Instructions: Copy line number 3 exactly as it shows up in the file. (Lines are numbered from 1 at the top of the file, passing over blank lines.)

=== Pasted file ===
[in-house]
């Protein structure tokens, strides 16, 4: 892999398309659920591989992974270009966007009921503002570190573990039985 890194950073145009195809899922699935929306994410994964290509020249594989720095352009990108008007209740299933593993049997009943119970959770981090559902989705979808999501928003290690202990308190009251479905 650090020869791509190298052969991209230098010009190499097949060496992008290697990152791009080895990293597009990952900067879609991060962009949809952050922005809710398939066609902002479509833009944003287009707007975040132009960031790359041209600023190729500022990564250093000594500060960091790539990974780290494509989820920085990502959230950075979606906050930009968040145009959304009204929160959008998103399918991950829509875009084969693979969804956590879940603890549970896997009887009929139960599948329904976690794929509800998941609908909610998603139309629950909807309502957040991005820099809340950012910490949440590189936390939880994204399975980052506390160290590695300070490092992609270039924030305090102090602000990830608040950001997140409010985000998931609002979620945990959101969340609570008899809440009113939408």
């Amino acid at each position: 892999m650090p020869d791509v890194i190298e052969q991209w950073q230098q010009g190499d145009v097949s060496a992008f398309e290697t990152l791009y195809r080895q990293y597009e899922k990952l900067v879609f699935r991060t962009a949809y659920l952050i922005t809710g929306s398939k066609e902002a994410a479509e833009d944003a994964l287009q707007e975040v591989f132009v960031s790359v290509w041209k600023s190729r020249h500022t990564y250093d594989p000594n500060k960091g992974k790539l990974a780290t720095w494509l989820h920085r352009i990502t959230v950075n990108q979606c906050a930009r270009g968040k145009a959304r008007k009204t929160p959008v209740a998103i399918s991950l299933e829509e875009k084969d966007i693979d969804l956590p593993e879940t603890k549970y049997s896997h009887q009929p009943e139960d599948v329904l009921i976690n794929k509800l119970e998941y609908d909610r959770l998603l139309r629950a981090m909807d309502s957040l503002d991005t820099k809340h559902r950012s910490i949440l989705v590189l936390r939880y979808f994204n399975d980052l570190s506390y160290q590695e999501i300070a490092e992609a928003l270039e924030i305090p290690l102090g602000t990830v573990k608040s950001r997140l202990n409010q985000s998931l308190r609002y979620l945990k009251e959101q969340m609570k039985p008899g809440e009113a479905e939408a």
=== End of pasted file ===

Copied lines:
């Amino acid at each position: 892999m650090p020869d791509v890194i190298e052969q991209w950073q230098q010009g190499d145009v097949s060496a992008f398309e290697t990152l791009y195809r080895q990293y597009e899922k990952l900067v879609f699935r991060t962009a949809y659920l952050i922005t809710g929306s398939k066609e902002a994410a479509e833009d944003a994964l287009q707007e975040v591989f132009v960031s790359v290509w041209k600023s190729r020249h500022t990564y250093d594989p000594n500060k960091g992974k790539l990974a780290t720095w494509l989820h920085r352009i990502t959230v950075n990108q979606c906050a930009r270009g968040k145009a959304r008007k009204t929160p959008v209740a998103i399918s991950l299933e829509e875009k084969d966007i693979d969804l956590p593993e879940t603890k549970y049997s896997h009887q009929p009943e139960d599948v329904l009921i976690n794929k509800l119970e998941y609908d909610r959770l998603l139309r629950a981090m909807d309502s957040l503002d991005t820099k809340h559902r950012s910490i949440l989705v590189l936390r939880y979808f994204n399975d980052l570190s506390y160290q590695e999501i300070a490092e992609a928003l270039e924030i305090p290690l102090g602000t990830v573990k608040s950001r997140l202990n409010q985000s998931l308190r609002y979620l945990k009251e959101q969340m609570k039985p008899g809440e009113a479905e939408a």